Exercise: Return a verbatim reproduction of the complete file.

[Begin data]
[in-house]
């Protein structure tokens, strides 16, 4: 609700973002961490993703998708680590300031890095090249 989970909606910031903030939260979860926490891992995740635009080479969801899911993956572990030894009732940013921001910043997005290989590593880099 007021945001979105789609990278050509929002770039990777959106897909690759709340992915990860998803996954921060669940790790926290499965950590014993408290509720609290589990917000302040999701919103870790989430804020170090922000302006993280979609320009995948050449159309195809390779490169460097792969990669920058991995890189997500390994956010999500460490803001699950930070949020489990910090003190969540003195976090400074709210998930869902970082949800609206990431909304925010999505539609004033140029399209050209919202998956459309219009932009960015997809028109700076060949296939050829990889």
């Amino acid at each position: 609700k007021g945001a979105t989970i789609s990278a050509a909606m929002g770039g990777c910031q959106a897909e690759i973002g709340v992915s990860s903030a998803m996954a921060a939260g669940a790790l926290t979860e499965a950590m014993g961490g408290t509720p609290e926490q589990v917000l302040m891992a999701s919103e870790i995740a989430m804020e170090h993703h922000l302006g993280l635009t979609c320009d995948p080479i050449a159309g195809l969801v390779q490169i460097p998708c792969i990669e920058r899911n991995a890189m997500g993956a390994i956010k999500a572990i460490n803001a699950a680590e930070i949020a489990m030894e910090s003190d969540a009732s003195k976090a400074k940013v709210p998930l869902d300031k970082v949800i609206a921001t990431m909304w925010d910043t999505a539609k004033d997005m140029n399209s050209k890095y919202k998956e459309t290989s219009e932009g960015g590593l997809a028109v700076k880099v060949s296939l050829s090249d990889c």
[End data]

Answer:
[in-house]
């Protein structure tokens, strides 16, 4: 609700973002961490993703998708680590300031890095090249 989970909606910031903030939260979860926490891992995740635009080479969801899911993956572990030894009732940013921001910043997005290989590593880099 007021945001979105789609990278050509929002770039990777959106897909690759709340992915990860998803996954921060669940790790926290499965950590014993408290509720609290589990917000302040999701919103870790989430804020170090922000302006993280979609320009995948050449159309195809390779490169460097792969990669920058991995890189997500390994956010999500460490803001699950930070949020489990910090003190969540003195976090400074709210998930869902970082949800609206990431909304925010999505539609004033140029399209050209919202998956459309219009932009960015997809028109700076060949296939050829990889």
């Amino acid at each position: 609700k007021g945001a979105t989970i789609s990278a050509a909606m929002g770039g990777c910031q959106a897909e690759i973002g709340v992915s990860s903030a998803m996954a921060a939260g669940a790790l926290t979860e499965a950590m014993g961490g408290t509720p609290e926490q589990v917000l302040m891992a999701s919103e870790i995740a989430m804020e170090h993703h922000l302006g993280l635009t979609c320009d995948p080479i050449a159309g195809l969801v390779q490169i460097p998708c792969i990669e920058r899911n991995a890189m997500g993956a390994i956010k999500a572990i460490n803001a699950a680590e930070i949020a489990m030894e910090s003190d969540a009732s003195k976090a400074k940013v709210p998930l869902d300031k970082v949800i609206a921001t990431m909304w925010d910043t999505a539609k004033d997005m140029n399209s050209k890095y919202k998956e459309t290989s219009e932009g960015g590593l997809a028109v700076k880099v060949s296939l050829s090249d990889c």